A third mechanism of BBB injury modeled in vitro is cytotoxicity/excitotoxicity. Endothelial cell death (apoptosis, lysosome-dependent necroptosis) does occur during cerebral ischemia and cytotoxic mechanisms and potential therapies can be studied in vitro with OGD [174]. Similarly, the generation of reactive oxygen species and related cell injury that occurs during reperfusion is mimicked during the ‘reperfusion’ phase after OGD. Excitotoxicity in ischemic stroke is mostly studied through the application of glutamate receptor agonists such as N-methyl-D-aspartate (NMDA) or high levels of glutamate (~ 3 mM) or relevant antagonists [175]. Although it is established that BEC are resistant to the L-glutamate-induced toxicity, BECs play a very important role in regulating brain glutamate. There are also several recent studies pinpointing that BEC can be affected by excitotoxic mechanisms in vitro (exposure to high level of L-glutamate) which trigger NMDA receptor activation, Ca2+ elevation and reactive oxygen species production [175].

The processes involved in BBB recovery after stroke are also being modeled in vitro. Most of the studies have examined BEC monocultures or 2-D BBB models exposed to OGD/reperfusion or treated with specific cytokines/growth factors involved in recovery [176, 177]. Although BEC monocultures are a poor model to investigate BBB recovery, they are still broadly used to analyze signaling processes involved in BBB repair. On the other hand, 2-D BBB models provide essential facts regarding the role perivascular cells in barrier post-stroke recovery as well as analysis of cell signaling. Cocultures of BEC and astrocytes or BEC and pericytes are often used [178, 179]. One recently developed model is co-culture of neuronal stem cells and BEC forming vasculature-like structures. This provides a more complex model to investigate recovery processes at the BBB and NSC-induced neovascularization. This coculture highlights the importance of a complex interplay between NSCs and BEC as well as juxtacrine and autocrine/paracrine factors involved in BBB morphogenesis [180]. Modeling of the BBB post-stroke recovery processes in vitro has caveats and limitations. Besides ones related to the manufacturing-related limitation of BBB models, a significant caveat is the type of the cells that are used in modeling and their capacity for recovery after OGD/reperfusion injury.

Ischemia also alters transporter expression/activity (i.e. Glut1, Sglt1, Oatp2) that may lead to BBB metabolic dysfunction. In addition, some transporters are involved in the in the brain uptake of potential therapeutics [181, 182]. For example, Oatp1a4 is involved in transporting opioid peptides (2,5-Pen-enkephalin and deltorphin II) as well atorvastatin, a drug used in neuroprotection [181]. Alterations in transporters expression/activity could significantly impact drug uptake and attenuate the benefits of therapeutic strategies to reduce stroke injury.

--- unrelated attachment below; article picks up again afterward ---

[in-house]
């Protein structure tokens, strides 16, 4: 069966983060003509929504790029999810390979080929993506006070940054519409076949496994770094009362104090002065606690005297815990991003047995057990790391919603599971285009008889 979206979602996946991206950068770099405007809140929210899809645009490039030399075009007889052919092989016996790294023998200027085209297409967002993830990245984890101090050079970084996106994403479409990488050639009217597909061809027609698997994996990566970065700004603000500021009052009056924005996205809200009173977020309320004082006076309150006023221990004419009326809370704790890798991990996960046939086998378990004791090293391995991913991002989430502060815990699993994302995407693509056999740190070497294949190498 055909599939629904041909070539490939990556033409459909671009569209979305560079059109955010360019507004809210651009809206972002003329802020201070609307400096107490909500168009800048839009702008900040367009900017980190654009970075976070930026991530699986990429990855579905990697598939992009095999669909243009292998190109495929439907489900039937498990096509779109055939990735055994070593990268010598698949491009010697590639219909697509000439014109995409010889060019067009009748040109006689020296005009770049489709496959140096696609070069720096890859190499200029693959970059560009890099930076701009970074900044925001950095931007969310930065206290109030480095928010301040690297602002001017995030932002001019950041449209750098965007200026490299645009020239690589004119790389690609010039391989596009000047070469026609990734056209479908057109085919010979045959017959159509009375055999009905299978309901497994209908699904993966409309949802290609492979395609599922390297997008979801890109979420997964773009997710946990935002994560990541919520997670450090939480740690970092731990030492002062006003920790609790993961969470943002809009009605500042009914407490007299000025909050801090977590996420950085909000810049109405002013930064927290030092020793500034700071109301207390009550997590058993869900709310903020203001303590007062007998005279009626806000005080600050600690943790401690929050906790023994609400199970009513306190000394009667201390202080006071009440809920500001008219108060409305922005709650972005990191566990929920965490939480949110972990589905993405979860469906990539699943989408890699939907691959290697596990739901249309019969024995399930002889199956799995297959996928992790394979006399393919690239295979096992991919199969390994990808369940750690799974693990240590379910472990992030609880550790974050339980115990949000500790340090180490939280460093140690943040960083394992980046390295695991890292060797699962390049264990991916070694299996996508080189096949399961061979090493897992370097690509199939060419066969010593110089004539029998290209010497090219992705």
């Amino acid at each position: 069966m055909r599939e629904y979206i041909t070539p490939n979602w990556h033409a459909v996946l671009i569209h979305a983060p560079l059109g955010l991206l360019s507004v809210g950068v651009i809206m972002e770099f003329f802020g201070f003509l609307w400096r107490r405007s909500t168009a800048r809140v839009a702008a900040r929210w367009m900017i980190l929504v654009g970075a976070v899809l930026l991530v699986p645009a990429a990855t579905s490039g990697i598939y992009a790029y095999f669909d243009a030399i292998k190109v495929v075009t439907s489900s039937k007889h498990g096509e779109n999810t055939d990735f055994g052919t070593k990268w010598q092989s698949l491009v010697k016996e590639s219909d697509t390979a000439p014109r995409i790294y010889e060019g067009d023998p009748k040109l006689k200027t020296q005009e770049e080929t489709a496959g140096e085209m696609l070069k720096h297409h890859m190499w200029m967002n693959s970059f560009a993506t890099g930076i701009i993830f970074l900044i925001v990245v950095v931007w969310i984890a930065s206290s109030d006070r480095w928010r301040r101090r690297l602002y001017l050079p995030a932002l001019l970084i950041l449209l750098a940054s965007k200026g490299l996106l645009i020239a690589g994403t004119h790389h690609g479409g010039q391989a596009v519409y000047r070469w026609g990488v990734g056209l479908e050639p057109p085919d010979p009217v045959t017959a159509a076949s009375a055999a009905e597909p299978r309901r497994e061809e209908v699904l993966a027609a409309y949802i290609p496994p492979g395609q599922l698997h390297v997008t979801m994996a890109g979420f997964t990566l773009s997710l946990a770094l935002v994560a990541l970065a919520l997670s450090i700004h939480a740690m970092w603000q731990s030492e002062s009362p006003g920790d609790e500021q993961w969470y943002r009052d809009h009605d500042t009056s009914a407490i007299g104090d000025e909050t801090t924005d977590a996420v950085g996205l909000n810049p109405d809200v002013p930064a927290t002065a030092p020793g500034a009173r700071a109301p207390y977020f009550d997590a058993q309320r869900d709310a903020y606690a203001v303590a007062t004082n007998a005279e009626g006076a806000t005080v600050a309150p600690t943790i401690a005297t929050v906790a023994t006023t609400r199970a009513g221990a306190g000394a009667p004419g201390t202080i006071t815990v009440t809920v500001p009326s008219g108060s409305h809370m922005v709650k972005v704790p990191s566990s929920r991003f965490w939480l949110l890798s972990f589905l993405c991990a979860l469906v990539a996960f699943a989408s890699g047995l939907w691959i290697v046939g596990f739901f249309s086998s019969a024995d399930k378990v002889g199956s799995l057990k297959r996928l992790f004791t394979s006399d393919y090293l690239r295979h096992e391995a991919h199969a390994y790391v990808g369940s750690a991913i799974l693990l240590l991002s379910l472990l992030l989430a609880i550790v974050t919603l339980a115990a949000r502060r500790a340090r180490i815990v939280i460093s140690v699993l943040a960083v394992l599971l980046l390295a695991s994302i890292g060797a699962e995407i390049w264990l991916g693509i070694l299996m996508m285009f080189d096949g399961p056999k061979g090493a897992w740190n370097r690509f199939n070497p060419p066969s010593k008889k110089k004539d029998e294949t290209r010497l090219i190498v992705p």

Currently, a wide range of models are used to examine the effects of ischemia on the BBB/NVU in vitro. A major decision in such studies is the extent to which investigators try and replicate the ‘whole’ of ischemia (e.g. having models with flow that can be stopped) or just particular facets (e.g. hypoxia or inflammation). The former has the advantage of better replicating events occurring in vivo and examining multiple injury pathways that may interact. The latter has the advantage of relative simplicity and of examining in detail one particular pathway. The same considerations apply to whether co-cultures or BEC monocultures are used. Whichever models are used, the deficiencies in the models should be acknowledged and discussed.

What are the future directions for modeling ischemia-induced BBB injury? Further developing ‘BBB-on-a-chip’ is one key for in vitro stroke modeling. Developing BBB models that exhibit physiologically relevant levels of human BBB function for at least 1 week in vitro are critical, including low barrier permeability and expression of multiple efflux pumps and transporter functions required for analysis of ischemic BBB/NVU injury as well of drug and therapeutic transport for stroke injury treatment. Furthermore, modeling the stroke injury in BBB-on-a-chip could bridge some obstacles with regards to cell response. Using iPSCs has great advantages, even though stroke is often not associated with a specific genetic profile. This model should provide opportunities to use cells from the same donor or donors with the same condition and to exclude cells from healthy donors. Mixing cells may cause obstacles in research and ‘all-human’ systems should be promoted for modeling cerebrovascular diseases. This should give benefits in a better understanding of cell response and the degree of those responses.